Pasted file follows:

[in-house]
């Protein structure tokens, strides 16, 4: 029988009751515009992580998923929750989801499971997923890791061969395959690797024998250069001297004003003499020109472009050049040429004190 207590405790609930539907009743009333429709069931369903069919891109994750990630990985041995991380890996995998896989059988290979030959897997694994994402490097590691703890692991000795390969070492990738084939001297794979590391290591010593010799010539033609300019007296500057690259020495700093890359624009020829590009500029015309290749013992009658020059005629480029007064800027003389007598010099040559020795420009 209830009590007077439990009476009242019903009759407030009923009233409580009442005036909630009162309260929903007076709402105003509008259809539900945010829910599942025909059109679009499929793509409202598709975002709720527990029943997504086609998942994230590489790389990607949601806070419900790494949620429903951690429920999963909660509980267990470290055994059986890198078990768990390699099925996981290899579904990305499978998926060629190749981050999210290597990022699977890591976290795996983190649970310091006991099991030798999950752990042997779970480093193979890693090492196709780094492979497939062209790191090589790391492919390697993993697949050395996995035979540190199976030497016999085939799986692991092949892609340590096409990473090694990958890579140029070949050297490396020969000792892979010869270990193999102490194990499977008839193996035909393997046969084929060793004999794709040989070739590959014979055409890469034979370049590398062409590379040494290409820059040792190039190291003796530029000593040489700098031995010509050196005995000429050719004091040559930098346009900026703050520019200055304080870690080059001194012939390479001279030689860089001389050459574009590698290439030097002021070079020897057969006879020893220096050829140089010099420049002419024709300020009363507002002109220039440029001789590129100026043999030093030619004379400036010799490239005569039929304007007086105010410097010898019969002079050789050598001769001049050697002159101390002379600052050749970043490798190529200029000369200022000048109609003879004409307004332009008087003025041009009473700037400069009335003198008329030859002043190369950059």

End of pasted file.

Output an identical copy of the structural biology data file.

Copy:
[in-house]
């Protein structure tokens, strides 16, 4: 029988009751515009992580998923929750989801499971997923890791061969395959690797024998250069001297004003003499020109472009050049040429004190 207590405790609930539907009743009333429709069931369903069919891109994750990630990985041995991380890996995998896989059988290979030959897997694994994402490097590691703890692991000795390969070492990738084939001297794979590391290591010593010799010539033609300019007296500057690259020495700093890359624009020829590009500029015309290749013992009658020059005629480029007064800027003389007598010099040559020795420009 209830009590007077439990009476009242019903009759407030009923009233409580009442005036909630009162309260929903007076709402105003509008259809539900945010829910599942025909059109679009499929793509409202598709975002709720527990029943997504086609998942994230590489790389990607949601806070419900790494949620429903951690429920999963909660509980267990470290055994059986890198078990768990390699099925996981290899579904990305499978998926060629190749981050999210290597990022699977890591976290795996983190649970310091006991099991030798999950752990042997779970480093193979890693090492196709780094492979497939062209790191090589790391492919390697993993697949050395996995035979540190199976030497016999085939799986692991092949892609340590096409990473090694990958890579140029070949050297490396020969000792892979010869270990193999102490194990499977008839193996035909393997046969084929060793004999794709040989070739590959014979055409890469034979370049590398062409590379040494290409820059040792190039190291003796530029000593040489700098031995010509050196005995000429050719004091040559930098346009900026703050520019200055304080870690080059001194012939390479001279030689860089001389050459574009590698290439030097002021070079020897057969006879020893220096050829140089010099420049002419024709300020009363507002002109220039440029001789590129100026043999030093030619004379400036010799490239005569039929304007007086105010410097010898019969002079050789050598001769001049050697002159101390002379600052050749970043490798190529200029000369200022000048109609003879004409307004332009008087003025041009009473700037400069009335003198008329030859002043190369950059």